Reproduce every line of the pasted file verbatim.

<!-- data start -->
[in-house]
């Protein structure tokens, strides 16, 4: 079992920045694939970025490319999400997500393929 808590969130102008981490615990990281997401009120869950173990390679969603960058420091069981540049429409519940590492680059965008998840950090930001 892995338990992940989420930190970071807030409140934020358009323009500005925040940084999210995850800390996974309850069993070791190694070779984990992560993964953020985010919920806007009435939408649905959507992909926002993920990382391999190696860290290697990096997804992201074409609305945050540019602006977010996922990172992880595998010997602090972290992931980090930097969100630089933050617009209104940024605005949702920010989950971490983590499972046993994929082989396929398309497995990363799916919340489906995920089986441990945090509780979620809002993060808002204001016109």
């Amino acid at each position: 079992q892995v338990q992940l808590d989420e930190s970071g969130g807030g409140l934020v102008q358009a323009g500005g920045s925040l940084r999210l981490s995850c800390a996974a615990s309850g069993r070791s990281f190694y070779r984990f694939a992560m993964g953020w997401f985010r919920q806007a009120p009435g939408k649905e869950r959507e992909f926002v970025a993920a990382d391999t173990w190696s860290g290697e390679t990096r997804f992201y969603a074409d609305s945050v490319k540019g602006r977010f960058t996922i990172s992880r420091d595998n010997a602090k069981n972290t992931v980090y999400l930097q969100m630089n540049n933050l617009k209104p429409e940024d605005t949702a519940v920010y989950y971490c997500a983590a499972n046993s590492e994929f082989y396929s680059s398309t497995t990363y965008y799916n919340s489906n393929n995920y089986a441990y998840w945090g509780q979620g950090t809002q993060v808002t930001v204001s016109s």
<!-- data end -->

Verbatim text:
[in-house]
């Protein structure tokens, strides 16, 4: 079992920045694939970025490319999400997500393929 808590969130102008981490615990990281997401009120869950173990390679969603960058420091069981540049429409519940590492680059965008998840950090930001 892995338990992940989420930190970071807030409140934020358009323009500005925040940084999210995850800390996974309850069993070791190694070779984990992560993964953020985010919920806007009435939408649905959507992909926002993920990382391999190696860290290697990096997804992201074409609305945050540019602006977010996922990172992880595998010997602090972290992931980090930097969100630089933050617009209104940024605005949702920010989950971490983590499972046993994929082989396929398309497995990363799916919340489906995920089986441990945090509780979620809002993060808002204001016109």
């Amino acid at each position: 079992q892995v338990q992940l808590d989420e930190s970071g969130g807030g409140l934020v102008q358009a323009g500005g920045s925040l940084r999210l981490s995850c800390a996974a615990s309850g069993r070791s990281f190694y070779r984990f694939a992560m993964g953020w997401f985010r919920q806007a009120p009435g939408k649905e869950r959507e992909f926002v970025a993920a990382d391999t173990w190696s860290g290697e390679t990096r997804f992201y969603a074409d609305s945050v490319k540019g602006r977010f960058t996922i990172s992880r420091d595998n010997a602090k069981n972290t992931v980090y999400l930097q969100m630089n540049n933050l617009k209104p429409e940024d605005t949702a519940v920010y989950y971490c997500a983590a499972n046993s590492e994929f082989y396929s680059s398309t497995t990363y965008y799916n919340s489906n393929n995920y089986a441990y998840w945090g509780q979620g950090t809002q993060v808002t930001v204001s016109s």